Sneak peek: Results from Ragan and GWU’s Government Communications & Public Affairs survey

Including what government communicators view as the biggest barriers to public trust. 

Preliminary results from government communications survey

A new survey from George Washington University’s (GWU) Graduate School of Political Management, Schoen Cooperman Research and Ragan Communications asked communications professionals employed by government entities and government-associated private sector organizations for their thoughts on boosting public trust in the government. 

The results reveal that it’s going to be a steep climb to restore that trust, however, communicators already have many of the skills and resources they need to accomplish this task. 

The full results of the survey will be revealed at Ragan’s Virtual Public Affairs & Speechwriting Conference April 4, but let’s take a sneak peek at the obstacles and opportunities for government communicators. 

The state of government trust 

According to the Edelman Trust Barometer, just 42% of Americans trust the government. That tracks with how government communicators view the playing field in the GWU survey: 62% said that government agencies and entities are “somewhat effective” at communicating with the public, while 27% said they were “somewhat ineffective.”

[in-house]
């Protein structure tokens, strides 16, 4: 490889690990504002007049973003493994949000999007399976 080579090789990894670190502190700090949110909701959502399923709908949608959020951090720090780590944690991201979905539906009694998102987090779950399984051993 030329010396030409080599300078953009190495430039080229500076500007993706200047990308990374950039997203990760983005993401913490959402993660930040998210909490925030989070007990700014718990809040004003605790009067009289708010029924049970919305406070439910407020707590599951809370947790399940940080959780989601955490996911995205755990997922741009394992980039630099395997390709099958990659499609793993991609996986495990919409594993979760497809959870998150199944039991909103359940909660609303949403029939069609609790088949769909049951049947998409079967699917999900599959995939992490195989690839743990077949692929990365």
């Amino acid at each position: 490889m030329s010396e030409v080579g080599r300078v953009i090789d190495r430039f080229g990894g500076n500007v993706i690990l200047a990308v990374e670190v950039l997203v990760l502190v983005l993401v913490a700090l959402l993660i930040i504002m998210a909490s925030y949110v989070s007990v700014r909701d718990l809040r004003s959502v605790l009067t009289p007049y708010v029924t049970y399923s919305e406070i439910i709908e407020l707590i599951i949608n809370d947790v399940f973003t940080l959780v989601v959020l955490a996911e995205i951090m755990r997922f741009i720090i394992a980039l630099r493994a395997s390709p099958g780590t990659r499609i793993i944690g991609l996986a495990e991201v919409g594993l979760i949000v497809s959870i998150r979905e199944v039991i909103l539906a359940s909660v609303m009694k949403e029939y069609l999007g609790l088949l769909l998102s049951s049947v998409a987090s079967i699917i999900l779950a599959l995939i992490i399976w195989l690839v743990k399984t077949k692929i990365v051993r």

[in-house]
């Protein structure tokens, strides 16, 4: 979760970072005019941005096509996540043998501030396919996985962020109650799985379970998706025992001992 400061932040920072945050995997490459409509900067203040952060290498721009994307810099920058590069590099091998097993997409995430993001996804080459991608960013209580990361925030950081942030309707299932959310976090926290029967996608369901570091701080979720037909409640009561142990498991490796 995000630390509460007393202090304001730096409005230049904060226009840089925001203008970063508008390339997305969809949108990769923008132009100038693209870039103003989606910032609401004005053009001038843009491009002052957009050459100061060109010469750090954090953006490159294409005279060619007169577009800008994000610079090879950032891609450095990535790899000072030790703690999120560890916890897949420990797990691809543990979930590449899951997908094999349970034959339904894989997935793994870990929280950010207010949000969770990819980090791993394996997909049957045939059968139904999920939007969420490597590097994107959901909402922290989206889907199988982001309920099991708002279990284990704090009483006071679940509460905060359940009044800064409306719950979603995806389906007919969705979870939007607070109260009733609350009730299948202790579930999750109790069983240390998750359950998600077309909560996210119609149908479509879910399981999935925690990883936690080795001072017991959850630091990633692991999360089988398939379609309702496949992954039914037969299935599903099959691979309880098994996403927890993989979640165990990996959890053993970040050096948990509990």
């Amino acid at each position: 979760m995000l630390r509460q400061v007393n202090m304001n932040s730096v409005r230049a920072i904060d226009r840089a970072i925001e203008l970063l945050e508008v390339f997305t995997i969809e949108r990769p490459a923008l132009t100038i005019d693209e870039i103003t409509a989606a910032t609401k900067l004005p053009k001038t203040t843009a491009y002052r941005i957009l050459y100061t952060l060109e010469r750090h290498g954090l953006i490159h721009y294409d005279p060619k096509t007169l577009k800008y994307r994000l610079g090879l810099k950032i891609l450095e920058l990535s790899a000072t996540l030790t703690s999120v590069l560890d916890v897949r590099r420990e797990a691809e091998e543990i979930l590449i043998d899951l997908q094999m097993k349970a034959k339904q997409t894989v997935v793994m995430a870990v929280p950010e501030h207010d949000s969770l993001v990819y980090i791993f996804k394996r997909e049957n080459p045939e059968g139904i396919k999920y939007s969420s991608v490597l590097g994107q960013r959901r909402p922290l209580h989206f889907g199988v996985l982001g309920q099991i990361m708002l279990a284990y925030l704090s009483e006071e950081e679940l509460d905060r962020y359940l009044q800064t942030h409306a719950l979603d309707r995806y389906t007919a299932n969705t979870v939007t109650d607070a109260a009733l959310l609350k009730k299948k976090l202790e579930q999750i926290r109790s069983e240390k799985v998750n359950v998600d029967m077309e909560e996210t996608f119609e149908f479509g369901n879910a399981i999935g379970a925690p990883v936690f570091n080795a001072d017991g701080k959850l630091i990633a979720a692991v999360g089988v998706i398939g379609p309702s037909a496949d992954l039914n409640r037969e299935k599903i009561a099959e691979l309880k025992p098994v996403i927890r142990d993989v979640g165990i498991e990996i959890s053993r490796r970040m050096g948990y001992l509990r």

Just 3% rated the efforts “very effective.” 


Data on the effectiveness of government communications.

Some of the factors that communicators view as harming trust in government messaging are out of their control. Sixty-eight percent say the rise in disinformation is harming trust, while 58% blame the view that governments are politically motivated. While communicators can help mitigate these factors, they’re macro, societal issues. 

However, the next two items on the list reveal more about what communicators can actively do to improve the situation. 

A third of communicators say that a “one size fits all” approach is hurting the government’s messaging, and that their communications don’t consider regional, demographic or socioeconomic differences. Another 26% say governments are too slow to share information, while 23% simply find the government’s approach to be outdated. 

All of these are serious issues, but areas in which communicators can help push to customize messaging, encourage speed and brainstorm innovative ideas for reaching critical audiences. 

More data unveiled April 4 

The full results of this survey include more insights, including how government communicators rate their effectiveness versus private sector professionals; the biggest challenges government communicators face both internally and externally; and much more. 

Join us April 4 for all this and other deep insights and tips on public affairs and speechwriting. Register today 

Allison Carter is executive editor of PR Daily. Follow her on Twitter or LinkedIn.


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